Palle Mogens Fogde Sørensen|
March 26, 1927
|Died||February 1, 2018(aged 90)|
|Known for||Murdering four policemen|
|Penalty||Life imprisonment (served 32 years, 8 months)|
|Partner(s)||Norman Lee Bune|
Time at large
|Date||September 17, 1965|
|September 20, 1965|
In 1949, shortly after his release from juvenile detention, Sørensen broke into the headquarters of Danish labor union Dansk Arbejdsmands Forbund (today, 3F), where he blew open a safe with explosives stolen from a quarry and stole 130,000 kr., all of which he spent shortly after.
He later committed several burglaries and instances of insurance fraud, but was eventually caught and received a 5-year prison sentence.
After his release from prison, Sørensen was hired to produce aerials for the army, and for a while managed to bring his criminal lifestyle to a halt. However, in 1964, Sørensen encountered his former cellmate Norman Lee Bune, and resumed his former criminal activities of mainly burglaries.
Sørensen was early on known for his engineer-like prowess with technology and mechanics, and a 1958 article from the tabloid Ekstra Bladet described Sørensen as a man with a skill for cracking safes. He had a gun collection in his mother's basement.
On September 17, 1965, Sørensen and Bune were caught breaking and entering by the house's owner, who subsequently called the police. The men fled the scene and police officers pursued. During the chase, Sørensen reached for his Browning P-35 and shot four policemen, all of whom died from the sustained injuries.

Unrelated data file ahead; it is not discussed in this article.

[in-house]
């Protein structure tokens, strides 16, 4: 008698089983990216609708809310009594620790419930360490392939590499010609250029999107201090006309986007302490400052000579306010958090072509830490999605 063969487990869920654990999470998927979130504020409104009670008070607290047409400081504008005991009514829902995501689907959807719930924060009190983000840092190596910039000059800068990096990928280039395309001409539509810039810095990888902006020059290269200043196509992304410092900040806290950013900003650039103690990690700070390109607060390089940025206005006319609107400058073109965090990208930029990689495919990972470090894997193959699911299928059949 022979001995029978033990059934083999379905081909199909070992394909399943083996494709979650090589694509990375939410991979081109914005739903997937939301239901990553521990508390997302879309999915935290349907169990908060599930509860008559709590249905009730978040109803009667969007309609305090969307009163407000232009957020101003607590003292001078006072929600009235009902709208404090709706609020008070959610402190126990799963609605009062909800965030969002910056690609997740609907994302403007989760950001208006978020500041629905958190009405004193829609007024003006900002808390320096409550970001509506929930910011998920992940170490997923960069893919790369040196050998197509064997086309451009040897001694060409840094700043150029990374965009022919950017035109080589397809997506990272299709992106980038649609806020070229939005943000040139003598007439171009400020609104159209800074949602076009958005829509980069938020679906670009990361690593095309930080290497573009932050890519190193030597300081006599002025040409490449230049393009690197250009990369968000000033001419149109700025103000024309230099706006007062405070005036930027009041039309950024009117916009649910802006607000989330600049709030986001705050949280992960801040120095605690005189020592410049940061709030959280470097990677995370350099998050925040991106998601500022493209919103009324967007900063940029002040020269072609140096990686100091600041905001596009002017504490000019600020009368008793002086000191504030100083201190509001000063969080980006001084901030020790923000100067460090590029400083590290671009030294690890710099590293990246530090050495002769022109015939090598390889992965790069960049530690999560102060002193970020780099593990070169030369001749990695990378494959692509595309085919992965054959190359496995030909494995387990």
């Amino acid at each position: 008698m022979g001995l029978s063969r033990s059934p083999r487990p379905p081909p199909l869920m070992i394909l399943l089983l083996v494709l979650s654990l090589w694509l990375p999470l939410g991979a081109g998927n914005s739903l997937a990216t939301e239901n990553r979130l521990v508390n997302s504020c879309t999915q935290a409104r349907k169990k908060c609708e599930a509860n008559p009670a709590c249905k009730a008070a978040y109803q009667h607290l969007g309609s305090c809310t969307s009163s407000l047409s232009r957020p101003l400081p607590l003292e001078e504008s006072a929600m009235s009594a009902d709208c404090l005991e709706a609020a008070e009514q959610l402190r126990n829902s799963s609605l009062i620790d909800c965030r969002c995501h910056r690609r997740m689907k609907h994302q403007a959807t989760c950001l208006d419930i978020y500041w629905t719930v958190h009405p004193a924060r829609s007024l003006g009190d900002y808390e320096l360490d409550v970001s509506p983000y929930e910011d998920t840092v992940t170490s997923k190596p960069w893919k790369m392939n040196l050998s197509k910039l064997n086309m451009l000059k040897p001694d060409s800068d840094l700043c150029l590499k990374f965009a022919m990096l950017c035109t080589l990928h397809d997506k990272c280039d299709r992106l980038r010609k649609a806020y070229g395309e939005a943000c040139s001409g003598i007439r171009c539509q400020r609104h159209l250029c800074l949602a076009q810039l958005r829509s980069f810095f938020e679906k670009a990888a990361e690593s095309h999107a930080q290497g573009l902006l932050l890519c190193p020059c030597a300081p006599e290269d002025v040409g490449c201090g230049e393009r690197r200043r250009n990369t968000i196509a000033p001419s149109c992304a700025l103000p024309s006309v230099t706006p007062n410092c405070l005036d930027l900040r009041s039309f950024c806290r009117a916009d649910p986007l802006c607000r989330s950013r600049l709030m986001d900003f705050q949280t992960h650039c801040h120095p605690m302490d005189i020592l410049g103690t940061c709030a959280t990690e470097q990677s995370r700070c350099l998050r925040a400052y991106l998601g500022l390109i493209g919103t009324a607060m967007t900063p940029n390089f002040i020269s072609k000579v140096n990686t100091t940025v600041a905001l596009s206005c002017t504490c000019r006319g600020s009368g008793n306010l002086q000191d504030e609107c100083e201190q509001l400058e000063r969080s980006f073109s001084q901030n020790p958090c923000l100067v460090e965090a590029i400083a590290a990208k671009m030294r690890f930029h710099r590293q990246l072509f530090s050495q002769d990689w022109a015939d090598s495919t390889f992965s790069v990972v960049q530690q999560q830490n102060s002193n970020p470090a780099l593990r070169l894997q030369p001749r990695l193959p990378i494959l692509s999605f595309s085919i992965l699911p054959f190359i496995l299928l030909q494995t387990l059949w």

The incident resulted in a major search operation, which ended as he after 48 hours turned himself in, commenting "[I] made the mistake of [my] life."
Sørensen was sentenced to life imprisonment on August 24, 1966. Despite being a peaceful prisoner, he was considered the most dangerous convict in Denmark for many years, and police unions pressured the authorities to grant him neither parole nor pardon.
He was granted parole after 32 years and eight months in prison – at the time the longest period anyone had served in a Danish prison in modern history.
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